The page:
News State NSW News Food, fuel shortages a new threat to flood-hit regions

Food, fuel shortages a new threat to flood-hit regions

floods nsw supply chain
The clean-up has begun in flood-hit Lismore, but there are new fears about a lack of food and fuel supplies. Photo: Getty
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Thousands of residents of flood-battered towns in NSW and Queensland face a new crisis, with food and fuel shortages emerging across a wide area.

Petrol stations are running out of fuel and supermarket shelves remain empty across the northern rivers and south-eastern Queensland.

There are also reports of ATMs running out of cash and repeated breakdowns in telephone and internet coverage.

The dire shortages are expected to last for at least several more days, even as floodwaters in the stricken towns and cities begin to recede.

Home Affairs Minister Karen Andrews said a close watch would be kept on supply chains in coming days – as supermarket shelves remain bare across the region and truckies delivering new supplies are still stranded on flood-damaged roads.

Major supermarkets in the flood zones have imposed purchase limits on staples such as toilet paper, meat and some medicines. Some have warned it could be well into next week before supplies are replenished.

Ms Andrews told Sky News on Thursday the critical days would be until the weekend, but issues still would not be fully resolved then.

“The critical time is now through until Sunday but we will continue to monitor beyond that,” she said.

“We will do what we can to make sure emergency supplies are getting through, people are being rescued from any danger that they are in.”

About 900 Australian Defence Force personnel are already on the ground as part of flood rescue and assistance measures.

Ballina shire mayor Sharon Cadwallader said the situation in the flooded northern rivers town was dire.

“Our supermarket shelves are stripped bare. We don’t have anything. They were hoping some freight line also open up today because food is non-existent and also fuel supplies. We desperately need that,” she told ABC TV on Thursday.

“We were very lucky to got a service station that keeps some fuel for emergency situations.”

The crisis emerged as emergency crews in northern NSW continued the painful process of checking thousands of homes for missing people after Lismore’s worst flood crisis on record.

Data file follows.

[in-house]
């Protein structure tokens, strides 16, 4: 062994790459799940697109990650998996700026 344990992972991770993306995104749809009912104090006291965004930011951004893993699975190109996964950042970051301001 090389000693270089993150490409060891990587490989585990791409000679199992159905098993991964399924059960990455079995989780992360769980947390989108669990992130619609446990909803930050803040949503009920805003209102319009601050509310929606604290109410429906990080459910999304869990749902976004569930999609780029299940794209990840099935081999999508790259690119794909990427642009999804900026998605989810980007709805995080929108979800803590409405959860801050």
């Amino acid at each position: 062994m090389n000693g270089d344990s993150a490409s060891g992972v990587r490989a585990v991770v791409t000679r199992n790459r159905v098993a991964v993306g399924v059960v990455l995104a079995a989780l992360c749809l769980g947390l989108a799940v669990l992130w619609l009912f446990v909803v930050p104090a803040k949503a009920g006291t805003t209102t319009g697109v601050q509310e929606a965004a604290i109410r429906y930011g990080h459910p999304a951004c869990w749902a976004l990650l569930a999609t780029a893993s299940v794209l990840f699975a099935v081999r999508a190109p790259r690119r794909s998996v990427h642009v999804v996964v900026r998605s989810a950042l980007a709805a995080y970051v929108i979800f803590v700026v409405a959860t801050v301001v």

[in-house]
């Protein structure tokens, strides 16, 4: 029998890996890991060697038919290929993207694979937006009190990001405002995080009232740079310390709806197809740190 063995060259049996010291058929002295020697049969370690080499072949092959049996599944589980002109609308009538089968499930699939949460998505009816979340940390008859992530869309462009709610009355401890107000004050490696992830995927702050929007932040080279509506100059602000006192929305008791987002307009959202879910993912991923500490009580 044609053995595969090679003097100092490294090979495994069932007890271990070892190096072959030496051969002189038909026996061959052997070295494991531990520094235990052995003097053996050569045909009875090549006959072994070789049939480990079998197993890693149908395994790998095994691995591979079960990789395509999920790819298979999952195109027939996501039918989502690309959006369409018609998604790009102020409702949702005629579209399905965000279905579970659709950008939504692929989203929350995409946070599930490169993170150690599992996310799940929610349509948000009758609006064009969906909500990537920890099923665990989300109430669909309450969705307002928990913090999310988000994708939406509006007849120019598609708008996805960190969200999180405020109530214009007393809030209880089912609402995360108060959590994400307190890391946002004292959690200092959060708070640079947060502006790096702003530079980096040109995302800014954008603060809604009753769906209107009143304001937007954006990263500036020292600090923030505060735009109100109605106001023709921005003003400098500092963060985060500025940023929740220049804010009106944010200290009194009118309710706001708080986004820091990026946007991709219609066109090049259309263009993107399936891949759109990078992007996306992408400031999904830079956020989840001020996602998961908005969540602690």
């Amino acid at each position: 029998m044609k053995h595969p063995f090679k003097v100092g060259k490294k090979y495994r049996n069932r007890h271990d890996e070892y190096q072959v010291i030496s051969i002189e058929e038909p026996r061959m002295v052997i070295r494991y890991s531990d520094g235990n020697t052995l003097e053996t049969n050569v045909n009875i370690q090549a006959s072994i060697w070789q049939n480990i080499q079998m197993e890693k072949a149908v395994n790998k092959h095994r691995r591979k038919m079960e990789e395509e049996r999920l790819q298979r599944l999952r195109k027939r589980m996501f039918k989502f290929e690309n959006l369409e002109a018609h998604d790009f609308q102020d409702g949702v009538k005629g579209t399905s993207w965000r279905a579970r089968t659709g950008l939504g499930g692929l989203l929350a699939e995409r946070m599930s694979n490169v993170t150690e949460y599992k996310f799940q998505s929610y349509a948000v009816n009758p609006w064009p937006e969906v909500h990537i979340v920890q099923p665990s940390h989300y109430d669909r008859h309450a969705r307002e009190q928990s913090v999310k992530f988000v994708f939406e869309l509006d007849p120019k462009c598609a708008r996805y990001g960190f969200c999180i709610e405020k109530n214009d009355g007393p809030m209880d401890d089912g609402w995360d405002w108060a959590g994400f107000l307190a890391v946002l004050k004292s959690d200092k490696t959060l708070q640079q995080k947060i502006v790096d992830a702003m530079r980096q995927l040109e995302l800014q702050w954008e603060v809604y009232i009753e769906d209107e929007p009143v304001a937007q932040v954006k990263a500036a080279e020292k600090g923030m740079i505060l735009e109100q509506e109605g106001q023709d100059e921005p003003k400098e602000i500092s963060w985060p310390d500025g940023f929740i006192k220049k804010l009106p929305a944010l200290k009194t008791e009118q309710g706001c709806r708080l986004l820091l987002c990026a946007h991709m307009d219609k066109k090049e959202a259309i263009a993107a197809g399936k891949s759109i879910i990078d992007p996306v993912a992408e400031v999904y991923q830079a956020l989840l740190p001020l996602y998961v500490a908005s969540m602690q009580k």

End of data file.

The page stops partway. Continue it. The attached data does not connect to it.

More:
NSW Fire and Rescue Commissioner Paul Baxter said people needed to be aware more fatalities were likely, after four people were found dead after the unprecedented flooding.

As the waters began to subside, two women in their 80s and a man in his 70s were discovered dead in their flooded homes, and the body of another man was found floating in a Lismore street.

Police are still working out how many people are missing and Mr Baxter said “some people just haven’t been heard from”.

Communications remain difficult in Lismore and many people who are unaccounted for may simply have been unable to make contact.

The next step involves emergency workers going house to house and speaking with locals in hard-hit areas to try to find people who have not made contact since the deluge.

“We are talking literally thousands of homes,” Mr Baxter said.

The task ahead was “epic”, and now included crews from the State Emergency Service, the Rural Fire Service, Resilience NSW and the Australian Defence Force, he said.

“This is a big disaster and it’s over such a widespread area. It’s going to be hard work.”

Lismore Mayor Steve Krieg said the NSW and federal governments needed to listen to residents, after countless homes and business were ruined as the city was inundated.

“There are plans that have been in place for many, many years to mitigate the flood levels in Lismore,” Mr Krieg said on Thursday.

The cafe owner is one of many who returned to a ruined business after the deluge subsided this week, and said the clean-up was a daunting and disgusting task.

“The smell obviously is the worst thing,” Mr Krieg told the Nine Network.

“We’ve got no power, so our coolrooms, our freezers have all been off for three or four days now and the smell is something that really does hit you, but I mean it’s just heartbreaking.”

He thought he had “done everything right to prepare for this one” but the ceiling of the building had collapsed.

“To know that there’s been over 10 feet (three metres) of water through your place – what do you do?”

Mr Krieg took “half an hour” to take in the devastation of his own business on Thursday before putting on a different hat, and becoming the city’s mayor again.

“I’m just one of many, many thousands of people and there are hearts broken like mine all over this city.”

On Monday intense rain travelling down from south-east Queensland sparked Lismore’s record-breaking deluge.

Up to 100 people were trapped on the roofs of their houses waiting hours for help.

On Thursday, the clean-up of the mud-covered city continued as people assessed the damage and counted the losses of homes and businesses.

“Many people today in the Northern Rivers and over the last 24 hours have returned home, and they are returning home to heartbreaking scenes,” NSW Premier Dominic Perrottet said.

ADF helicopters were being used to drop critical food supplies to evacuation centres and isolated properties.

“The challenge is going to be enormous,” Emergency Services Minister Steph Cooke said, pointing to issues around disposing of massive amounts of household waste.

The road to recovery would be “very, very long”.

-with AAP